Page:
Wednesday, May 20, 2015

Graphical version of my view of mathiness

Here is this post represented in graphical form ...

1. I like these diagrams. It would be interesting to see how different economists would draw this type of diagram.

If I were drawing an equivalent, I would use multiple arrows with each representing one facet (or perspective) of economics. For example:

Arrow 1: study of universal natural laws – Newton and Einstein belong here (physics, chemistry)
Arrow 2: study of complex natural evolving systems – Darwin belongs here (biology, geology, psychology)
Arrow 3: study of complex man-made evolving systems (everything from washing machines to traffic flow to economic institutions)
Arrow 4: study of politics and history.

I think that the mathiness problem arises because economists think of themselves as living on arrow 1, so they are trying to be the economic equivalent of Einstein and Newton. However, as far as I can see, that only works for simple systems with a small number of parameters or for systems where most phenomena are assumed to be random (as per your work).

I think that economists should live on all four arrows and should share insights across the arrows. I suspect that different types of maths are required on different arrows with the least maths on the politics and history arrow which I think is probably the dominant arrow in macro.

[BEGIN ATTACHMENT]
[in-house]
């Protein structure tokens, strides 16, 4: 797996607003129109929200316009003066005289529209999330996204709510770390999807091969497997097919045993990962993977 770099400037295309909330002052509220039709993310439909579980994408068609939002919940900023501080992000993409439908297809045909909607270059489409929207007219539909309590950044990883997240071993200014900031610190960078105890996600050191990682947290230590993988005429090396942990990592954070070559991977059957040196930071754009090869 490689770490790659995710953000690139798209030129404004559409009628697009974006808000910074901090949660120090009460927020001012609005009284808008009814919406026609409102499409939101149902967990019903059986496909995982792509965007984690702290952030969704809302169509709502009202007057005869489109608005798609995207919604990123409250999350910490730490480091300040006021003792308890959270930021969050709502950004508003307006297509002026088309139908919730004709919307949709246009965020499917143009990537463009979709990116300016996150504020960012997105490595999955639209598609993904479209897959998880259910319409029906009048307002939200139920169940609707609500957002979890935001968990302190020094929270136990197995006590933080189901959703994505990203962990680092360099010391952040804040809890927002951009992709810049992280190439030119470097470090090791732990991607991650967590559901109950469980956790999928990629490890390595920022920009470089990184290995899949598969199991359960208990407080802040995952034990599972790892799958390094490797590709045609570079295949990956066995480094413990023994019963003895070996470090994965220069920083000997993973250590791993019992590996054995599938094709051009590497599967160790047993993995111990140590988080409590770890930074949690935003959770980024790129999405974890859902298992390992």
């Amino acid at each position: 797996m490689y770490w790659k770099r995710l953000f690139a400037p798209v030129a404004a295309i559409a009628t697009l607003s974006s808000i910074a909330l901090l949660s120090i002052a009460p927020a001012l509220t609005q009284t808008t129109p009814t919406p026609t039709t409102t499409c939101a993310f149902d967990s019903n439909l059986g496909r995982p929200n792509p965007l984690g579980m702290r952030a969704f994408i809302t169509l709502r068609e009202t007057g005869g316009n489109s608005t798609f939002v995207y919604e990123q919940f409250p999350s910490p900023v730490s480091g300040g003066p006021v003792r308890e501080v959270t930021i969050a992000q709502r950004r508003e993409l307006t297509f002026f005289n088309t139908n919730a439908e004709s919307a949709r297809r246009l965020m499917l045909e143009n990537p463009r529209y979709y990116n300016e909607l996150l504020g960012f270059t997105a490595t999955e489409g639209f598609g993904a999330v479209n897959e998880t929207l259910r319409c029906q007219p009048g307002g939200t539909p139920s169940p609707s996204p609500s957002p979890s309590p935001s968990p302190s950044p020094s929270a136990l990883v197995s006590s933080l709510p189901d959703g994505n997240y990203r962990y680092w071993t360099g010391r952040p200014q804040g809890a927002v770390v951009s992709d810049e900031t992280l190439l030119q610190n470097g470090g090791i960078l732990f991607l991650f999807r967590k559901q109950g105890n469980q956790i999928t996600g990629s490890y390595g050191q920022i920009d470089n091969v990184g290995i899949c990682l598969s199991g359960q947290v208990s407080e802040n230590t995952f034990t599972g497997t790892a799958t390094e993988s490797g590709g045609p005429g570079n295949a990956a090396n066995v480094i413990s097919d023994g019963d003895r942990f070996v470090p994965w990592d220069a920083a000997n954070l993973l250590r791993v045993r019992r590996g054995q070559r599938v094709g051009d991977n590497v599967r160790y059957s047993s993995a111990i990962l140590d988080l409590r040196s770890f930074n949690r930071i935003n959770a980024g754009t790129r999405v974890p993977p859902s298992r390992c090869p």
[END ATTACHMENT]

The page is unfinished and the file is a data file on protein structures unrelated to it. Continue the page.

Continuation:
If I’ve understood your arrow correctly, you see Paul Krugman as being more advanced than his contemporaries. I agree but I think that is because he is better at communicating economic ideas to the public. Also, he applies rules of thumb (different rules in different situations) rather than fundamental rules in his analyses. It’s not because he uses more maths. This is much more in tune with my experience of working at the micro level in many public and private organisations. Why do you think Krugman is more advanced than his contemporaries?

Also, out of interest, why do you see Newton being more advanced than Einstein and Darwin when he came before them? In your mind, what is the thing at the end of the arrow that Newton has more of than the others?

1. The relative locations of Newton et al were not meant to be definitive -- I did put Newton at the front because he basically invented the discipline of physics, whereas Einstein and Darwin came up with organizing principles of existing disciplines, albeit extremely important ones. Darwin's was more critical in biology than Einstein's was in physics.

Krugman was left at the high end partially as a joke on a common trope in the econoblogosphere ... but also because of this.

Overall, that is an interesting classification. I'd definitely see how 2 and 4 are separated and how economics seems to fall in between with a lot of its issues stemming from the tension between 2 (things that exist without humans) and 4 (things that exist only because of humans).